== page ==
In the Galactic Roman Empire, eight noble houses fight for power. One gladiator fights for justice. This isWolf's Empire: Gladiator, by Claudia Christian and Morgan Grant Buchanan.
When her mother and brother are murdered, young noblewoman Accala Viridius cries out for vengeance. But the empire is being torn apart by a galactic civil war, and her demands fall on deaf ears. Undeterred, Accala sacrifices privilege and status to train as a common gladiator. Mastering the one weapon available to her—a razor-sharp discus that always returns when thrown--she enters the deadly imperial games, the only arena where she can face her enemies.
But Fortune's wheel grants Accala no favors—the emperor decrees that the games will be used to settle the civil war, the indigenous lifeforms of the arena-world are staging a violent revolt, and Accala finds herself drugged, cast into slavery and forced to fight on the side of the men she set out to kill.
Set in a future Rome that never fell, but instead expanded to become a galaxy-spanning empire, Accala's struggle to survive and exact her revenge will take her on a dark journey that will cost her more than she ever imagined.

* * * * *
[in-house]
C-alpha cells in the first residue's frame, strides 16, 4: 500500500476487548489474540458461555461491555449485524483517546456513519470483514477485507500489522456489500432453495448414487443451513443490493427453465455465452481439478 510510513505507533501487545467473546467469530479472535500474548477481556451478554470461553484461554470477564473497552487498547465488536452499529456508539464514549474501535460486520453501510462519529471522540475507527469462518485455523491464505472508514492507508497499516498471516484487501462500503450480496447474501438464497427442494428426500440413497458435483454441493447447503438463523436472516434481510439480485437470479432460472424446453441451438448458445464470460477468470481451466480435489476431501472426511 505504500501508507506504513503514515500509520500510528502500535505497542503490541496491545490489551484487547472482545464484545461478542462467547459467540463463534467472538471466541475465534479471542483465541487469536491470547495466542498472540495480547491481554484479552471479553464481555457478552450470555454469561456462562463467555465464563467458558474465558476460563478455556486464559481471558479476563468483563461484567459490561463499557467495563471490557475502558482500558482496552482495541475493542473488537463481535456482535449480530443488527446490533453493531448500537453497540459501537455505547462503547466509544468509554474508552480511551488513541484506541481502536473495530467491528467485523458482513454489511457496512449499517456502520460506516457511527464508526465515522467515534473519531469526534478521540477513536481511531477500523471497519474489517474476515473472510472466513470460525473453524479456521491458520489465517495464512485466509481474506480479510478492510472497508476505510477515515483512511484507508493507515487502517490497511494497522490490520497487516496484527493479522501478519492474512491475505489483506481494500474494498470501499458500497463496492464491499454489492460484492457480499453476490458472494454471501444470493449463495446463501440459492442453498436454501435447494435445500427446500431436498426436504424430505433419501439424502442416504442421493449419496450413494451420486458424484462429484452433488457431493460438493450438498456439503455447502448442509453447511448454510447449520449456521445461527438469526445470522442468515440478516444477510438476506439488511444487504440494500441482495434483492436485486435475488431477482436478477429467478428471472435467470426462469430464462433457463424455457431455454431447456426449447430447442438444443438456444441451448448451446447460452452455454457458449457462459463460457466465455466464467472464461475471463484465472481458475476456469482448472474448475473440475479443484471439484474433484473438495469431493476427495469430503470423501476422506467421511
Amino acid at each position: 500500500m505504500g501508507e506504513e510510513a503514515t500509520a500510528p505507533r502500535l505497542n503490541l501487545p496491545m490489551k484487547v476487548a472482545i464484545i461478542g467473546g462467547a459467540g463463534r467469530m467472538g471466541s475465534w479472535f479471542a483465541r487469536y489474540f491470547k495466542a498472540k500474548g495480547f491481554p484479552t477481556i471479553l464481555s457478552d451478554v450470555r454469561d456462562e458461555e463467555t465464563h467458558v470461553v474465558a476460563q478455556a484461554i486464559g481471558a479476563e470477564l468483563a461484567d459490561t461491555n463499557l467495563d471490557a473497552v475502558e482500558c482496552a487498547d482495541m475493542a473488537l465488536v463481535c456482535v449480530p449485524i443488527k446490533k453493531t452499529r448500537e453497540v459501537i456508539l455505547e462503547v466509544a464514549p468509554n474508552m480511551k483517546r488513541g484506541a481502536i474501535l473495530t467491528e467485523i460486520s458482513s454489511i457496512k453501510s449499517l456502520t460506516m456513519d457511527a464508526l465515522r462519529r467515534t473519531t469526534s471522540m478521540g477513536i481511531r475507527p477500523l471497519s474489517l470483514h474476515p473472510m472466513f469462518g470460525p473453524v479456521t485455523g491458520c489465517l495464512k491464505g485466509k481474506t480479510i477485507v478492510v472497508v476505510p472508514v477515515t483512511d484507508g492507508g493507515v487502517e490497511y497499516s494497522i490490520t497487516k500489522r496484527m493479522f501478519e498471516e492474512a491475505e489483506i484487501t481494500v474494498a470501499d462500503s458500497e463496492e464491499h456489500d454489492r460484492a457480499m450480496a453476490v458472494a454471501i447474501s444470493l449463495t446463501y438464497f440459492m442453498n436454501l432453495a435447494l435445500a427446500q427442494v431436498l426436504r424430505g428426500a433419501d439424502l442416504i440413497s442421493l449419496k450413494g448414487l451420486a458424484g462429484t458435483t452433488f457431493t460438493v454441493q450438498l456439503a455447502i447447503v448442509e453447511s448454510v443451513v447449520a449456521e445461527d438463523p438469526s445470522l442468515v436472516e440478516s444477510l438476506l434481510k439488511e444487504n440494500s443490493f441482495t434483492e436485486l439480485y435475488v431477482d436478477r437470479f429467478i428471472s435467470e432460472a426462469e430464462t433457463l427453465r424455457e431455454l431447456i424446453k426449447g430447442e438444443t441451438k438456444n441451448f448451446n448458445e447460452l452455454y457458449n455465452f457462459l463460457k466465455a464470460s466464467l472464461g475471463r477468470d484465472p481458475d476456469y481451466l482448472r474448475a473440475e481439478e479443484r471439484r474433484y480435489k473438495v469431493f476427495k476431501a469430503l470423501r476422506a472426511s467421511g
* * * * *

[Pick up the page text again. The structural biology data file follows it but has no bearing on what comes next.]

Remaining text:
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Actor Christian and author Buchanan (Babylon Confidential) disappoint with an almost aggressively dull, exposition-dense novel set in a world in which the Roman Empire neither crumbled nor changed its core nature, even as humans evolved into a space-faring people. In this world, House Viridian is at war with House Sertorian, and young Viridian gladiatrix Accala is intent on seeking revenge for the deaths of her mother and brother. Naturally, things don't go her way in this extremely patriarchal future, and she soon finds herself forced to work with the Sertorians in an attempt to put down an alien rebellion. Christian and Buchanan pile the clich s high and heavy: Accala is portrayed as a vengeance-seeking but dithering gladiator who just can't bring herself to kill opponents in the ring, and Bulla, a simple-minded house slave from a race called the Taurii, spouts halting dialogue ("He try to send you message after message, but they all blocked"). The worldbuilding is flimsy, and the long, ponderous passages that describe everything in first-person, as-you-know detail bog down the novel in ways that the occasional action sequence fails to disrupt.